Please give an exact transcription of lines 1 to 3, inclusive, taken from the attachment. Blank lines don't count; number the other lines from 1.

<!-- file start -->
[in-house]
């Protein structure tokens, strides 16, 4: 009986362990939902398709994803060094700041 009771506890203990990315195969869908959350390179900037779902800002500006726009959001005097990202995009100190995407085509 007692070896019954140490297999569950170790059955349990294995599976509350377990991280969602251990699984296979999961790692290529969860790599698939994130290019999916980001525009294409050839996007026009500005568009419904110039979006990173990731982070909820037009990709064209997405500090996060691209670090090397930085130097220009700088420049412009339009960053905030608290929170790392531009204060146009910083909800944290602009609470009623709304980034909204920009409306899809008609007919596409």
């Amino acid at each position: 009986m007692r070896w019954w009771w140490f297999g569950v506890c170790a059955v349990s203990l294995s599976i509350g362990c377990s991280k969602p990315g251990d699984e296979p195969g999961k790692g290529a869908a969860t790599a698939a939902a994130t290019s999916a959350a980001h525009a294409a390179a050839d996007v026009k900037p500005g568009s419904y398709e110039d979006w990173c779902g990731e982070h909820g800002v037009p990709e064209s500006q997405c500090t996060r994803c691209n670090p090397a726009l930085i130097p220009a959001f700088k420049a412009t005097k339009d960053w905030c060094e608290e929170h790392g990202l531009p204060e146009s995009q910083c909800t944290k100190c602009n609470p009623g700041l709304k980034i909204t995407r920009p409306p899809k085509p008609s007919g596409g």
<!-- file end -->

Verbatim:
[in-house]
């Protein structure tokens, strides 16, 4: 009986362990939902398709994803060094700041 009771506890203990990315195969869908959350390179900037779902800002500006726009959001005097990202995009100190995407085509 007692070896019954140490297999569950170790059955349990294995599976509350377990991280969602251990699984296979999961790692290529969860790599698939994130290019999916980001525009294409050839996007026009500005568009419904110039979006990173990731982070909820037009990709064209997405500090996060691209670090090397930085130097220009700088420049412009339009960053905030608290929170790392531009204060146009910083909800944290602009609470009623709304980034909204920009409306899809008609007919596409």
């Amino acid at each position: 009986m007692r070896w019954w009771w140490f297999g569950v506890c170790a059955v349990s203990l294995s599976i509350g362990c377990s991280k969602p990315g251990d699984e296979p195969g999961k790692g290529a869908a969860t790599a698939a939902a994130t290019s999916a959350a980001h525009a294409a390179a050839d996007v026009k900037p500005g568009s419904y398709e110039d979006w990173c779902g990731e982070h909820g800002v037009p990709e064209s500006q997405c500090t996060r994803c691209n670090p090397a726009l930085i130097p220009a959001f700088k420049a412009t005097k339009d960053w905030c060094e608290e929170h790392g990202l531009p204060e146009s995009q910083c909800t944290k100190c602009n609470p009623g700041l709304k980034i909204t995407r920009p409306p899809k085509p008609s007919g596409g």